Tuesday, February 19, 2013

Grad School Mommy Part 2: There are Some Perks

I started out this series on a bit of a sour note, by listing some of the bad parts about being a graduate student with children.  I'm going to try to make up for it here in this second part by writing entirely about the positive aspects that contrast to all the drawbacks.  There really are some perks to being a graduate student and new parent at the same time.

Flexible Time
The first and probably biggest advantage to being a graduate student is one I imagine freelancers also enjoy to some extent.  Once I finished all of my course work for my PhD, my time became completely flexible.  I no longer had anyone telling me when I needed to show up somewhere to learn, and this was extremely freeing for me personally.  This flexibility is what has allowed me to be a stay at home mommy during the day and then do my graduate student work in the evenings.  I know that this isn't the way that things work in every department, as many require teaching and/or working hours in order to qualify for departmental financial assistance.  I was lucky enough that when I talked to our department chair and explained that I would basically have to pay to come into the department to work during regular hours, he found a solution that was satisfactory to us all.  Having flexible time means that I have always been available to take my kids to their doctor appointments.  I've always been able to have play dates during the morning or afternoon.  I've always been able to take the girls to the park just because the weather is beautiful and I'm itching for some vitamin D.  Most of all, it has meant that I've been here for all the little moments that are so fleeting and precious in their first years of life.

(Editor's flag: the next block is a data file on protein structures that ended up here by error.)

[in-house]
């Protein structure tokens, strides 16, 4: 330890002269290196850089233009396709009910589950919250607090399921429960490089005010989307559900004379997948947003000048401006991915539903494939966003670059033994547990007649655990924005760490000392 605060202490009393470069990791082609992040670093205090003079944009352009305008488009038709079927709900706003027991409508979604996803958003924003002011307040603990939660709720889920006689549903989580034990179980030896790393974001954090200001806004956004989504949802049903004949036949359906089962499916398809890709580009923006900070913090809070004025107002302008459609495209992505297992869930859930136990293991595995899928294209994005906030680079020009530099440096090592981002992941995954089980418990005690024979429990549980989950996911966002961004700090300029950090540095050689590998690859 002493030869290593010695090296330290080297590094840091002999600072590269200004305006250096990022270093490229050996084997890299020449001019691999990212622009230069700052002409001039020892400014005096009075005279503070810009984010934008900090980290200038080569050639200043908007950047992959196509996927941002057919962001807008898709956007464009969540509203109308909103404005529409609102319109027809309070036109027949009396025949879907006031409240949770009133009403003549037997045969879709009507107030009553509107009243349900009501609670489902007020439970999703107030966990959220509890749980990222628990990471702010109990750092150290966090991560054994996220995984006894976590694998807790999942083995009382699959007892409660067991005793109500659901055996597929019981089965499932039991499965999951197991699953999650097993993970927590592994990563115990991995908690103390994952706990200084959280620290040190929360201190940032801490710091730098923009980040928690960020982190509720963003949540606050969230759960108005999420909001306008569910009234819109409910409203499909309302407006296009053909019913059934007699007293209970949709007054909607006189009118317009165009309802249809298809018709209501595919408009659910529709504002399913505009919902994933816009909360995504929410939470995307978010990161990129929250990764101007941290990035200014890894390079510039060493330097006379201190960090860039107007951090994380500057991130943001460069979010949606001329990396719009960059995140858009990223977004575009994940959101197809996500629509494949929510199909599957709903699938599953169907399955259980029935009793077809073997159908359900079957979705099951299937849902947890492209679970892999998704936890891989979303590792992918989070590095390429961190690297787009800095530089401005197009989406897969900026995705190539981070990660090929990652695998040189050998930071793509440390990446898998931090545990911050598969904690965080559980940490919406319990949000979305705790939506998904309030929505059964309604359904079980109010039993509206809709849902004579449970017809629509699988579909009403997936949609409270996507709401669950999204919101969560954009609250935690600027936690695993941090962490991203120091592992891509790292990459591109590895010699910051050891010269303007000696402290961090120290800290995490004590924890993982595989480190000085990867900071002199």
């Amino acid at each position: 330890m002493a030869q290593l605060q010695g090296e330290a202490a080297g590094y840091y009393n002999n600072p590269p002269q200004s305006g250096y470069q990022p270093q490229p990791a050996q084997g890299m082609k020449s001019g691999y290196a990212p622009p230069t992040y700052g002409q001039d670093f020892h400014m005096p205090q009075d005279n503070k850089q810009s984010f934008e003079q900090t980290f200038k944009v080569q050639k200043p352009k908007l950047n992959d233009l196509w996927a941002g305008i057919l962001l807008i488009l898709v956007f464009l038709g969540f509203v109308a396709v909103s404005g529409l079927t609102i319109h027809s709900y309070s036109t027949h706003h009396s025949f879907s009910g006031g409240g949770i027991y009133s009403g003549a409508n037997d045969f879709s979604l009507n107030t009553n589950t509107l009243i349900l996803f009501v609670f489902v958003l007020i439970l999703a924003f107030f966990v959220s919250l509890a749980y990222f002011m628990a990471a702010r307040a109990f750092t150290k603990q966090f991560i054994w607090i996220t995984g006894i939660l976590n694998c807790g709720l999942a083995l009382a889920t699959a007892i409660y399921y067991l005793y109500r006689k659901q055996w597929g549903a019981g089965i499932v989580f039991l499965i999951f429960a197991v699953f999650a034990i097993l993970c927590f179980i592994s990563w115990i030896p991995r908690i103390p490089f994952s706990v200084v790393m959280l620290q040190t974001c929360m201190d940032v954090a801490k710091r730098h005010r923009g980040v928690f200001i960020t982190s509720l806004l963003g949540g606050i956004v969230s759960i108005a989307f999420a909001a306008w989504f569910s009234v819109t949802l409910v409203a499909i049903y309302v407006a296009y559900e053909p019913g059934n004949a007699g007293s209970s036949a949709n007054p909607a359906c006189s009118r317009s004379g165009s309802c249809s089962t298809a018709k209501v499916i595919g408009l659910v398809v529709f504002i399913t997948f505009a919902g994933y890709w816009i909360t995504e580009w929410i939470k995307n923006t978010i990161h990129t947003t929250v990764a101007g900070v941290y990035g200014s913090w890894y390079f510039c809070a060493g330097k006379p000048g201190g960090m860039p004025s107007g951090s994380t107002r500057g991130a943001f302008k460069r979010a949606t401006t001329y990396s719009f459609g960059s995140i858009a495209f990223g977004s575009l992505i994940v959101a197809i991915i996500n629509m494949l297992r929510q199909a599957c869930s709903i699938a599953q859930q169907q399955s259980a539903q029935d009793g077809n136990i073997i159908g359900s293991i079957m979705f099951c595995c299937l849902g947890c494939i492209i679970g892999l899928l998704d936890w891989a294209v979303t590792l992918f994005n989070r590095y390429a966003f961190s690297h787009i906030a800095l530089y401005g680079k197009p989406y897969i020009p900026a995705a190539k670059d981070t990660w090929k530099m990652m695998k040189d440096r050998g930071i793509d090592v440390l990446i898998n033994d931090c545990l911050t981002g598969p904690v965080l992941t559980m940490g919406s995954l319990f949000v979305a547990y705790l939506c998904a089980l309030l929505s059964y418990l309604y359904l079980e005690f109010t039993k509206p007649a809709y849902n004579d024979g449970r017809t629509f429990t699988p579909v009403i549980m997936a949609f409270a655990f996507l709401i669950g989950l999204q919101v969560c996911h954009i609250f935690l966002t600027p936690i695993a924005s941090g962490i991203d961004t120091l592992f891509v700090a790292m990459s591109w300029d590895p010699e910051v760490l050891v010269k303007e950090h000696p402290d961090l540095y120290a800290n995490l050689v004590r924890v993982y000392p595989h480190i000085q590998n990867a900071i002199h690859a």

Conference= Vacation with Friends (kinda)
Academic conferences are really great for reviving your enthusiasm for your field and getting your head away from the halls of your own institution.  You get to hob-knob with all the great minds of your field and hear about all the new and interesting ideas floating about in your academic circles (and sometimes others too).  I've written before about the financial side of conferences, but from the parent perspective conferences can be a much needed break from the every day grind of wearing multiple hats.  When I attend academic conferences I get to be JUST my geeky anthropologist self with a whole bunch of other geek anthropologists.  It can be a fantastic reunion of sorts for graduate students, professors, and professionals to get together and catch up not only on work stuff, but also on personal lives as well.  The conferences are typically held in a fun places too, so it can be like a mini-vacation.  Yes, it does take quite a bit of work to actually make these mini-breaks happen, like writing a conference paper and setting up childcare in your primary care-giver stead, but it all worth it for the simple resetting of my sometimes bogged down brain.